(Photo by Win McNamee / Getty Images)

Imagine: Manhattan, 2012. The Trump Organization owns a 70-story office building in the Financial District. Is it worth $ 527 million? Or is the actual value $ 16.7 million?

Or, could it be… neither?

As the Washington Post reported this morning, the former president’s eponymous company offered very different numbers in 2012 for its iconic New York property, depending on whether it was looking for a loan or trying to keep its tax assessment as low as possible. And the Manhattan District Attorney is on the trail.

For years, rumors have circulated that New York prosecutors were investigating Trump Organization real estate appraisals. Then Boy Wonder Eric Trump gave NYAG Tish James a golden opportunity to confirm it publicly, thanks to his doomed efforts to avoid a subpoena. In a motion to compel his testimony in August 2020, James explained that his office was investigating discrepancies in real estate appraisals provided by the former president’s eponymous company.

In short, Trump’s affairs seemed to have cobbled together numbers from scratch, depending on whether or not one was trying to get a loan or minimize the tax owed.

The motion specifically described a 213-acre parcel in Westchester County that the Trump Organization spent two decades trying to subdivide for development, before mining in 2016 and donating the undeveloped portion of the land for a conservation easement. In 2012, while attempting to buy the Buffalo Bills, Trump valued the land, known as Seven Springs, at $ 291 million. But in 2015, Cushman Wakefield valued it at $ 56 million, reflecting its potential for further development.

Except that there was no potential for development, as Trump had taken 20 years to discover. So Cushman Wakefield’s $ 21 million assessment of the 158-acre conservation easement raised eyebrows, especially since the tax assessment for the entire land, including the mansion, was only of $ 19 million.

Before she teamed up with Manhattan District Attorney Cyrus Vance Jr., James’ office clashed in court with the Trump Org. and his attorney Morgan Lewis on communications with appraisers, which attorneys insist was solicitor-client privilege. And according to the To post, this questionable valuation survey only got wider now that it is a DA / AG joint.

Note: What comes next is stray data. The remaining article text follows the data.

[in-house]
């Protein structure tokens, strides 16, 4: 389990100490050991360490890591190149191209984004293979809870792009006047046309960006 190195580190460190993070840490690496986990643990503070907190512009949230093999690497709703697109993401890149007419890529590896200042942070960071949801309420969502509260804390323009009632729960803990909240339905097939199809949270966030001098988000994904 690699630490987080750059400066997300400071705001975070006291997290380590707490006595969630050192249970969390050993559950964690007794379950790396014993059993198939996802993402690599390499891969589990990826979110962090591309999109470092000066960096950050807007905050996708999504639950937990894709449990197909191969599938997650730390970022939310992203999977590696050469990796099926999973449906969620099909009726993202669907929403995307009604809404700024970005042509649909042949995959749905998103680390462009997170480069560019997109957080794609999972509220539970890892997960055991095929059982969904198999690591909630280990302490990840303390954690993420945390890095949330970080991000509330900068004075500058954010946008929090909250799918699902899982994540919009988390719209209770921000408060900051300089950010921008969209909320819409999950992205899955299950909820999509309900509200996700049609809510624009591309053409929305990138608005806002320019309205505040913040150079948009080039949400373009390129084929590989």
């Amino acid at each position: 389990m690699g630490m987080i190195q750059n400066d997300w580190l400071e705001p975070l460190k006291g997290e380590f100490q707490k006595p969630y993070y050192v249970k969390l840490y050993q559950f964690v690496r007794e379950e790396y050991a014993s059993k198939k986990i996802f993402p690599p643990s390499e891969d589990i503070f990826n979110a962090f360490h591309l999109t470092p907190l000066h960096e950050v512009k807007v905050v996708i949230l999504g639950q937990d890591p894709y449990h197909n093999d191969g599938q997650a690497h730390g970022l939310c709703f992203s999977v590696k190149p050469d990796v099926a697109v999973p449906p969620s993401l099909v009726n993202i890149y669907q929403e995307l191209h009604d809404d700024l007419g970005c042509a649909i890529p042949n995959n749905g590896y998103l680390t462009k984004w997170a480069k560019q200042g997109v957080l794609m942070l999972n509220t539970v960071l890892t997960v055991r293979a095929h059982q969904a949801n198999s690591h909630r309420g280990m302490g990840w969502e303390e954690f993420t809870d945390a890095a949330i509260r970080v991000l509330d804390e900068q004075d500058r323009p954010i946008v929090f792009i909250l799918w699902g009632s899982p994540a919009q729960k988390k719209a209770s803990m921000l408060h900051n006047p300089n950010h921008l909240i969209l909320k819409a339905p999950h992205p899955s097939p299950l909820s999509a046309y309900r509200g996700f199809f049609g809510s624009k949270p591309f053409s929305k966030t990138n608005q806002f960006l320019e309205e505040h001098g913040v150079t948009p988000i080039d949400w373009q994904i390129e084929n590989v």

Not only are prosecutors looking at 40 Wall Street and Seven Springs, but their investigation now includes a golf course in suburban Los Angeles located on land with a history of landslides. Because go home writers you are still drunk.

In 1999, when someone else owned the course, a 2,000 foot slide resulted in the 18th hole in the ocean. After Trump bought the land in 2002, he sought to earn extra money by building houses along the route – but city officials blocked those plans in one section of the route, claiming that a layer slippery ash inside the cliffs made them vulnerable to yet another landslide.

Damn it, city officials!

According to To post, the Trump organization valued the 17-acre land at $ 967,000 in a 2013 statement to the tax assessor. But the following year, he requested a conservation easement for the same land, valuing it at $ 21 million.

You’ll never guess which company provided that $ 21 million valuation.

LOL, just kidding, it was Cushman Wakefield again.

And that’s how the Manhattan district attorney ended up investigating the California geological surveys. Which is either a long-awaited look at how America’s oligarchs lie and cheat with impunity, or the “arming of political prosecutors” that “erodes Americans’ trust in the justice system and it must stop,” according to whether you ask a person or Eric Trump, who is always flapping his wings.

Keep talking, mate, that really helps.

New York prosecutors target Trump’s new target: vastly different valuations on same properties [WaPo]


Liz dye lives in Baltimore where she writes on law and politics.